Not so long ago, a photographer wrote to me, taking issue with my essay entitled The case for the negative in which I used one of my own photographs to illustrate the point I was trying to make. Her criticism was based on the premise that a good photograph speaks for itself; and her complaint was that my essay was no more than a cynical attempt to “market” a photograph that was unable to speak for itself and was therefore, by her definition, not good.
The purpose of my writing this is not to defend or justify my essay or my photograph. But rather, I was intrigued by her premise and I wanted to explore that further with a broader community. Is a photograph that requires explanation necessarily a failure?
In “The case for the negative”, I argued that our perception of an image is a composite of what the photographer provided, in terms of form and content, and what we, ourselves, bring to the interpretation in terms of our knowledge and experience. But having said that, I personally find it interesting to know how the photographer came to take that particular image and to portray it in that particular way. And I think it is important to recognise here the difference between academic and aesthetic interest. As a student of photography, I take academic interest in the processes another photographer uses to take a photograph; particularly one that I find appealing. But as a consumer of photography, I have an aesthetic interest particularly in those images that I feel are good but am not quite sure why; and I feel that if I could get inside the mind of the photographer, my own capacity to understand his or her work would expand and I would be the richer for it. So, I personally, am far from outraged when a photograph is explained, either by the photographer or by someone else whose superior knowledge and understanding can inform mine.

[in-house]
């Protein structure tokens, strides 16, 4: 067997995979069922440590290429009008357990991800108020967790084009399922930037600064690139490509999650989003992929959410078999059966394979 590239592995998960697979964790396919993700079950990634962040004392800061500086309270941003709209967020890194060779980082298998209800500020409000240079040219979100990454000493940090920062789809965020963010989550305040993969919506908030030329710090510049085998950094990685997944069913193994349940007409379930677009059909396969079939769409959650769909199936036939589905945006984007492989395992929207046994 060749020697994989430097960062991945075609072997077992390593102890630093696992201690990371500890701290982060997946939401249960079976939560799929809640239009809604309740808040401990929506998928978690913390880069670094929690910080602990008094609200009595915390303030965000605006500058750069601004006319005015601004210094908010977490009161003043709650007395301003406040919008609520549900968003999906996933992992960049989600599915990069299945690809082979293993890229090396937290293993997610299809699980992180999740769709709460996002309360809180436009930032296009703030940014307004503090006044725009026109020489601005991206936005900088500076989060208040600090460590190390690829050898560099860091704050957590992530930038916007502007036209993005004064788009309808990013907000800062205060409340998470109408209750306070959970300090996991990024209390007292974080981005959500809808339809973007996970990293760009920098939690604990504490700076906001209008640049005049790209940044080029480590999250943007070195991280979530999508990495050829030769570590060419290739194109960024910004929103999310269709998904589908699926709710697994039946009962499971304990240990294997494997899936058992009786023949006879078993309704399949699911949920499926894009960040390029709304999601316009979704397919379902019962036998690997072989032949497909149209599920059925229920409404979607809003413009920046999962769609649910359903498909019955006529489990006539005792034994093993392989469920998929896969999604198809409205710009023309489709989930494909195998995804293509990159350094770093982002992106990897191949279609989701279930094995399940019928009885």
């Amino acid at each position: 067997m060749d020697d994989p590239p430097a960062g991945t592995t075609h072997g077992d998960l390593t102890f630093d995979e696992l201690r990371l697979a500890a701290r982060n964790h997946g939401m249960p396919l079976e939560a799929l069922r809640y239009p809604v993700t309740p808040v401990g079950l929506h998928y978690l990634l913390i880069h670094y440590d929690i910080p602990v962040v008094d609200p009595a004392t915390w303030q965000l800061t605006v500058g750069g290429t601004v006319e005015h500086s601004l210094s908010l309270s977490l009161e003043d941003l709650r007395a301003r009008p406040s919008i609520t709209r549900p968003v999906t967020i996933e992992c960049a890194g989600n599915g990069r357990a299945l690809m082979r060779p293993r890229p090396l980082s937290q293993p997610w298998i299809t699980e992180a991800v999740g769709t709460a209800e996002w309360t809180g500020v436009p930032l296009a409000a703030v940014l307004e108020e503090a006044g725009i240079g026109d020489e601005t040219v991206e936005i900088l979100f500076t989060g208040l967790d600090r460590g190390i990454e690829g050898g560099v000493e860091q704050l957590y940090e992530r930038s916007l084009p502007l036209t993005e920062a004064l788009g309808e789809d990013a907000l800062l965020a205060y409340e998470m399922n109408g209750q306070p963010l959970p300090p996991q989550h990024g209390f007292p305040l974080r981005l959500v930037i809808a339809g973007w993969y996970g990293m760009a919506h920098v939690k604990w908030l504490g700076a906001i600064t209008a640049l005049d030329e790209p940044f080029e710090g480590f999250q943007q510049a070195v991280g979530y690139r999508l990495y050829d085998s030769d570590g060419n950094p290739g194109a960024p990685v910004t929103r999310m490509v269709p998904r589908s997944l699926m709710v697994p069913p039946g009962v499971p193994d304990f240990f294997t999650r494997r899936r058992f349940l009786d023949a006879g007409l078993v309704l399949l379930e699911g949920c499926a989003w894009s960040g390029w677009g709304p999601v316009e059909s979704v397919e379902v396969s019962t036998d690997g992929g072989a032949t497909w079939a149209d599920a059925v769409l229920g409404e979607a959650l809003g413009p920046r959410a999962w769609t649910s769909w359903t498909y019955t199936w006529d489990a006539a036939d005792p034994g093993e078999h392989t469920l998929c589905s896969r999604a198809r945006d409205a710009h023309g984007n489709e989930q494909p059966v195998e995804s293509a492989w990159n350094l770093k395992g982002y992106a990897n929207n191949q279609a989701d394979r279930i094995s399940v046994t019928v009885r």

Let me tell you about an experience I had recently that might illustrate the issue as I see it.
Trent Parke is one of Australia’s leading contemporary photographers. He is the only Australian photographer who is a member of the prestigious Magnum photo agency; and his work is promoted in Sydney through the Stills Gallery, one of the city’s leading spaces dedicated to contemporary photography.
I went along to the gallery in November 2010 to see a new exhibition that took the form of a compilation of work of various photographers represented by Stills including Trent Parke, Narelle Autio, Mark Kimber, Polixeni Papapetrou and William Yang. Images from Parke’s Christmas Tree Bucket series were complimented by a sample from his new Black Rose project. The Christmas Tree Bucket series comprises a portfolio depicting the detritus of a suburban home during the Christmas period, including a shot of Frankfurt sausages boiling in a pot on a stove which is identical to the one my mother had (pictured above). As an historical document depicting a particular culture in place and time, the images have a certain fascination; but I’m not sure that I’d hang any of them on my wall at home. On the other hand, I’d love to have the opportunity to discuss them with their author one day over a cup of coffee, just to find out what was going through his mind as he compiled the series.
The four images from The Black Rose project presented a different challenge; and here I was very fortunate to have an opportunity to discuss them with one of the gallery staff, a young woman who was generous with her time but impressed me even more with her candour and preparedness to share inside knowledge with me.